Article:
While Donald Trump has spent much of his presidency focused on the number of people who want to get into the U.S., since he took office, record numbers of Americans have wanted to get out according to a recent Gallup poll.
Though relatively average by global standards, the 16% of Americans overall who said in 2017 and again in 2018 that they would like to permanently move to another country - if they could - is higher than the average levels during either the George W. Bush (11%) or Barack Obama administration (10%).
While Gallup's World Poll does not ask people about their political leanings, most of the recent surge in Americans' desire to migrate has come among groups that typically lean Democratic and that have disapproved of Trump's job performance so far in his presidency: women, young Americans and people in lower-income groups.
During the first two years of the Trump administration, a record-high one in five U.S. women (20%) said they would like to move to another country permanently if they could. This is twice the average for women during the Obama (10%) or Bush years (11%) and almost twice the level among men (13%) under Trump. Before the Trump years, there was no difference between men's and women's desires to move.
The 30% of Americans younger than 30 who would like to move also represents a new high - and it is also the group in which the gender gap is the largest. Forty percent of women younger than 30 said they would like to move, compared with 20% of men in this age group. These gender gaps narrow with age and eventually disappear after age 50.
Desire to migrate among the poorest 20% of Americans during Trump's first two years is also at record levels. It is more than twice as high as the average during Obama's two terms. So far under Trump, three in 10 Americans (30%) in the poorest 20% say they would like to migrate if they could, compared with an average of 13% under Obama.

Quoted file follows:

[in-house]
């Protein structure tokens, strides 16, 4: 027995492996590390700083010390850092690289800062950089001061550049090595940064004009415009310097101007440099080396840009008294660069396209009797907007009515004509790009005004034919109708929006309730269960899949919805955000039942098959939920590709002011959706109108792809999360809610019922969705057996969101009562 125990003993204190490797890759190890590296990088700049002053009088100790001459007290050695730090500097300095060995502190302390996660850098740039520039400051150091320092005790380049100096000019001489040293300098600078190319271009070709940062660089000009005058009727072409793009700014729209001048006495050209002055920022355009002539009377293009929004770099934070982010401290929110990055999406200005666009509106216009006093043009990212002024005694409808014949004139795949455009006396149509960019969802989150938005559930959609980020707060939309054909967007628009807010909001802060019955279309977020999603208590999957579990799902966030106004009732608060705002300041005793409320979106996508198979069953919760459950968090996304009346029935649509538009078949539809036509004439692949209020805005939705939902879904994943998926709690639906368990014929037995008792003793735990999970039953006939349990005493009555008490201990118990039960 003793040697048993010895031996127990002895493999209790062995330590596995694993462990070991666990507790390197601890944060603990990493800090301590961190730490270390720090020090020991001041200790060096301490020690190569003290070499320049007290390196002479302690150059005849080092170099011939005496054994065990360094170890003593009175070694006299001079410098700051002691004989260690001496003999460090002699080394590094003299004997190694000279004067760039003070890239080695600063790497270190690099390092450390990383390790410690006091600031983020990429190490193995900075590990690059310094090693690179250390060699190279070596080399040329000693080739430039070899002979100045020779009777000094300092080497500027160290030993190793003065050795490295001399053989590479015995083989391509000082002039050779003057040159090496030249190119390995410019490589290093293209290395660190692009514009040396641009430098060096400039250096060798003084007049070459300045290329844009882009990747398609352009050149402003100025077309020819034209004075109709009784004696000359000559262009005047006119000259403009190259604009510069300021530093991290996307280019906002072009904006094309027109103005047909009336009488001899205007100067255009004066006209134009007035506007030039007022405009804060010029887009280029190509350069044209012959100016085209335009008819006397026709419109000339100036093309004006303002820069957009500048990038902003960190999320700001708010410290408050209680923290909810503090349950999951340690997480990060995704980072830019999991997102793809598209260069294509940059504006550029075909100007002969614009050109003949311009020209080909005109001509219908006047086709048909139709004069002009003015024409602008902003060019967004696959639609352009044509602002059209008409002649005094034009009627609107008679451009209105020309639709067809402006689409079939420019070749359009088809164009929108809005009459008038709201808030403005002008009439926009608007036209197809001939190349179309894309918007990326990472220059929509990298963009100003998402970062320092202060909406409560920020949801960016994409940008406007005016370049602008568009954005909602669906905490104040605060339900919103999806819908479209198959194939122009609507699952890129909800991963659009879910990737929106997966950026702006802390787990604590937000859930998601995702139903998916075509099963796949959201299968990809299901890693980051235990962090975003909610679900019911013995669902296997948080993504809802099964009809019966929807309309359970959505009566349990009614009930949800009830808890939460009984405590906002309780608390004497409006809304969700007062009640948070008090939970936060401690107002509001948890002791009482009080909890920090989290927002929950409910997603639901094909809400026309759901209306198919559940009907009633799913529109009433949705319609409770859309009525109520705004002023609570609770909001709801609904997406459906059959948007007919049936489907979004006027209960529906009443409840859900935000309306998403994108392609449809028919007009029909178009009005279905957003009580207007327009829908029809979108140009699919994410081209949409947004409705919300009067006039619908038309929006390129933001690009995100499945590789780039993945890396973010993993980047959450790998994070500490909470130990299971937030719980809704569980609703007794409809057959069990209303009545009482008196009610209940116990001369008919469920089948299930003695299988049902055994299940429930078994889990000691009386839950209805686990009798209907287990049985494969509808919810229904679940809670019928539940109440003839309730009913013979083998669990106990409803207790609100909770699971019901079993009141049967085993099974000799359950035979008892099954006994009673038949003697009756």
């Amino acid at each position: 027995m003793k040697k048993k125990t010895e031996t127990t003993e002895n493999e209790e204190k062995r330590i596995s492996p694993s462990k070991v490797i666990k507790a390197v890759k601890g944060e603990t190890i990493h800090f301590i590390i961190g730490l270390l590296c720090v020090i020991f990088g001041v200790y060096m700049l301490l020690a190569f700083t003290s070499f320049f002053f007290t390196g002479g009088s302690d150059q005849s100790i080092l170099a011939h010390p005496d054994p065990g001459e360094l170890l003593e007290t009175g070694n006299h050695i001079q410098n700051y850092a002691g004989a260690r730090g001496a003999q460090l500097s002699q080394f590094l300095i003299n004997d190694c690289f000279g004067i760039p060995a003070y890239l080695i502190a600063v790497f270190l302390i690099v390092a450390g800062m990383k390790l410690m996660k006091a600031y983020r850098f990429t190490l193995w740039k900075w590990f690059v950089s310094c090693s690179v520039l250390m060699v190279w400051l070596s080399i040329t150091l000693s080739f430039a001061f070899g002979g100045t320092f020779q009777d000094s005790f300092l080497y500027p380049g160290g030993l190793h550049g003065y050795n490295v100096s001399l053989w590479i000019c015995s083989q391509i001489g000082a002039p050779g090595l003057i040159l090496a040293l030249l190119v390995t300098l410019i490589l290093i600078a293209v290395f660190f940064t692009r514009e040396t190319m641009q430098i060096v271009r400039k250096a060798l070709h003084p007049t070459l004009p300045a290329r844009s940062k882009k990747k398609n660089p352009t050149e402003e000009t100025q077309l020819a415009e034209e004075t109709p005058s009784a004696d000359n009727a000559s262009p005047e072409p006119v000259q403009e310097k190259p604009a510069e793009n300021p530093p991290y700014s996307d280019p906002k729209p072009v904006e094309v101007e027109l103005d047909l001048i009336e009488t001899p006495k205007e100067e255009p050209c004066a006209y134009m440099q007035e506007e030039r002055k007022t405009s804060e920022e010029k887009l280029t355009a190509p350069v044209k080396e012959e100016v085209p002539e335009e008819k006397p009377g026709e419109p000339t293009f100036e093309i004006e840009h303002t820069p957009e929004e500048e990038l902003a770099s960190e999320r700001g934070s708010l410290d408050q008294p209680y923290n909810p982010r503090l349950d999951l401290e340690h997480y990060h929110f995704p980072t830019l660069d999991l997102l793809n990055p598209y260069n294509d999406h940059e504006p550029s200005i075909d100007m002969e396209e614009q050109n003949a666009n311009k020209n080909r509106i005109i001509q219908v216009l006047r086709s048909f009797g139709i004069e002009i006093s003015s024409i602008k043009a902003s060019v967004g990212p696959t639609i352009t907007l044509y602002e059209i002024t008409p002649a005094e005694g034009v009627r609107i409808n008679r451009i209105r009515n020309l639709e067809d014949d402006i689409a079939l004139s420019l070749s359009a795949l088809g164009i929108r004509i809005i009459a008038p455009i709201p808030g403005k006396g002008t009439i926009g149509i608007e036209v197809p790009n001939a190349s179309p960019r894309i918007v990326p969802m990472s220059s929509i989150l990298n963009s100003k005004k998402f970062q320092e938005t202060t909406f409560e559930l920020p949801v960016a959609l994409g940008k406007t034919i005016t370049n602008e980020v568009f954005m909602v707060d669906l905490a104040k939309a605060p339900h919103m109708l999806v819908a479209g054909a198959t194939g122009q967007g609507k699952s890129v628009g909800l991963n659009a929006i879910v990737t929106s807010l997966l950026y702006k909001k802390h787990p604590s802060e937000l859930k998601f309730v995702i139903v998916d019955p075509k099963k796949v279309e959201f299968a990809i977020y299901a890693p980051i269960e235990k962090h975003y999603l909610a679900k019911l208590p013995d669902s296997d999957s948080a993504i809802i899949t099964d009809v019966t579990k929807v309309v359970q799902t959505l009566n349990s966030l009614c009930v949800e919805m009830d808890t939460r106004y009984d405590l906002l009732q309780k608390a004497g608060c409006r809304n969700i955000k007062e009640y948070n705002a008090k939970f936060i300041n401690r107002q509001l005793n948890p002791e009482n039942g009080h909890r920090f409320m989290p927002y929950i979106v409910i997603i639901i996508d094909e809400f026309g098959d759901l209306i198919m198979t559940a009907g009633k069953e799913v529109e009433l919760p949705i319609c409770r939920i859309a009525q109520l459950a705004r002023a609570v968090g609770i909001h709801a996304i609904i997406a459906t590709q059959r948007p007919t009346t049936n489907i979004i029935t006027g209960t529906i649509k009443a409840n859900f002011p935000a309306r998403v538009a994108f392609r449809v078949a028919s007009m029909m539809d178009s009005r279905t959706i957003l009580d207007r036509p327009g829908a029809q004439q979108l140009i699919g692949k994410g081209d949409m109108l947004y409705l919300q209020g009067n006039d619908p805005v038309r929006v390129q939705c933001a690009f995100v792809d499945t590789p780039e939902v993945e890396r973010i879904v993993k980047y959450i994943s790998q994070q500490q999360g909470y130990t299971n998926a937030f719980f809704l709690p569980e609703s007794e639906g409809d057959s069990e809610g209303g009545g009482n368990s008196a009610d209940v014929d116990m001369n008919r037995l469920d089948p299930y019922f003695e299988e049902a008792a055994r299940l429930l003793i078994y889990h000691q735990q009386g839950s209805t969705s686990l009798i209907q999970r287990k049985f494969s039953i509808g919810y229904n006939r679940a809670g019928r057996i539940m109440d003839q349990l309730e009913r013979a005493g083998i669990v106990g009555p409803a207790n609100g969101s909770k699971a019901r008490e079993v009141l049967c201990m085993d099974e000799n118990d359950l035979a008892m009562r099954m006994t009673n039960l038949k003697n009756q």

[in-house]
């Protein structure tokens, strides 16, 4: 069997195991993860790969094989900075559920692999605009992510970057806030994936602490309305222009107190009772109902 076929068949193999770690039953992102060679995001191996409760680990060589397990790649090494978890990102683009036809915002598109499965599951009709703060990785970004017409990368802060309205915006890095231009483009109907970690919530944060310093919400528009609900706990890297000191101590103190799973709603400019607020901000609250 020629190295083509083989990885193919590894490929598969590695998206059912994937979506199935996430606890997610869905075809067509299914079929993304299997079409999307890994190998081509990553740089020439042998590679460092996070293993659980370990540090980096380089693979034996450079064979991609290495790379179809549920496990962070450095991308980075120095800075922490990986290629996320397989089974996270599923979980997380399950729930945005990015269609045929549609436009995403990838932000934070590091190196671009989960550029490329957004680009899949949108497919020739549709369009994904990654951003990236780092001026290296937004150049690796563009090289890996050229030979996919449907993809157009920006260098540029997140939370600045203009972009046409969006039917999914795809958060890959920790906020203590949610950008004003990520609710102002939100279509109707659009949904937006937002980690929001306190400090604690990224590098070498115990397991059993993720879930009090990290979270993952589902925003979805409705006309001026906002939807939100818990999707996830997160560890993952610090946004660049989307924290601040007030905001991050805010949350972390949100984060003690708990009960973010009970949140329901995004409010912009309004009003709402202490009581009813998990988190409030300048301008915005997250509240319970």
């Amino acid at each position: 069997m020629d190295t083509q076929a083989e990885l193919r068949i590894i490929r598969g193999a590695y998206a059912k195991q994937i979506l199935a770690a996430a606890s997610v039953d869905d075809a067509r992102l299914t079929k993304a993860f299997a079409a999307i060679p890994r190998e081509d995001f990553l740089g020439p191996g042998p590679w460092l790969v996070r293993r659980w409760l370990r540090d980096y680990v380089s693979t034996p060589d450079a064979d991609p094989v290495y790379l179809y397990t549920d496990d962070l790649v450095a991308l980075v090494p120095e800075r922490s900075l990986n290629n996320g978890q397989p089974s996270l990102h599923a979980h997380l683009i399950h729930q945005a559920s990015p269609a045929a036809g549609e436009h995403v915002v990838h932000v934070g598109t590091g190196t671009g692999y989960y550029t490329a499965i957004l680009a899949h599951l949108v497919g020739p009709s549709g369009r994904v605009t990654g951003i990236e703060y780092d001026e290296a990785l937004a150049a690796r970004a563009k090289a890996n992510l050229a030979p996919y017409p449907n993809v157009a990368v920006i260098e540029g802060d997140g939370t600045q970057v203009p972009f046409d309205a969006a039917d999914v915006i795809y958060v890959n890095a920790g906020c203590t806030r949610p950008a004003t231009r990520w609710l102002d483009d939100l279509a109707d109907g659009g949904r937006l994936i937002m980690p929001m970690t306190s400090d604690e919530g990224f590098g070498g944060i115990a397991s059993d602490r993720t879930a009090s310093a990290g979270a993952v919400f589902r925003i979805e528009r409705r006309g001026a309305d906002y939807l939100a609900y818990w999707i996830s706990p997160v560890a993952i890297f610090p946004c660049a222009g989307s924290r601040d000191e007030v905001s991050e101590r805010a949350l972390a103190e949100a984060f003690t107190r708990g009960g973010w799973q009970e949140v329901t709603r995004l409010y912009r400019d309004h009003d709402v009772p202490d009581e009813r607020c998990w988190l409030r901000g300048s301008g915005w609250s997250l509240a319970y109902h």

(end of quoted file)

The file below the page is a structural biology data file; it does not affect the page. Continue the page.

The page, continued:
But more than anything else, Trump himself may be the primary motivator. Regression analysis shows that regardless of differences by gender, age or income -- if Americans disapprove of the job Trump is doing as president, they are more likely to want to leave the U.S. Overall, 22% of Americans who disapproved of Trump's job performance during his first two years said they would like to move, compared with 7% who approved.
Before and after Trump's election, many Americans -- particularly Democrats -- threatened to move to Canada (as Republicans did after Obama was elected). Canada always has been one of the top desired destinations for Americans, but that desire has only increased since Trump's election. In 2018, more than one in four Americans (26%) who would like to move named Canada as the place they would like to go, up from 12% in 2016.
It's important to note that people's desire to migrate is typically much higher than their intention to do so -- as such, it is unlikely that Americans will be flocking to the Canadian border. In fact, since Trump's election, Canadian statistics show only a modest uptick in the number of Americans who have moved to Canada.
After years of remaining flat, the number of Americans - particularly young women - who desire to leave the U.S. permanently is on the rise. This increase is concerning, but none of this suggests that the U.S. is going to suddenly see a mass migration in which it could lose as many as 40% of its young women.
However, the "Trump effect" on Americans' desire to migrate is a new manifestation of the increasing political polarization in the U.S. Before Trump took office, Americans' approval or disapproval of the president was not a push factor in their desire to migrate.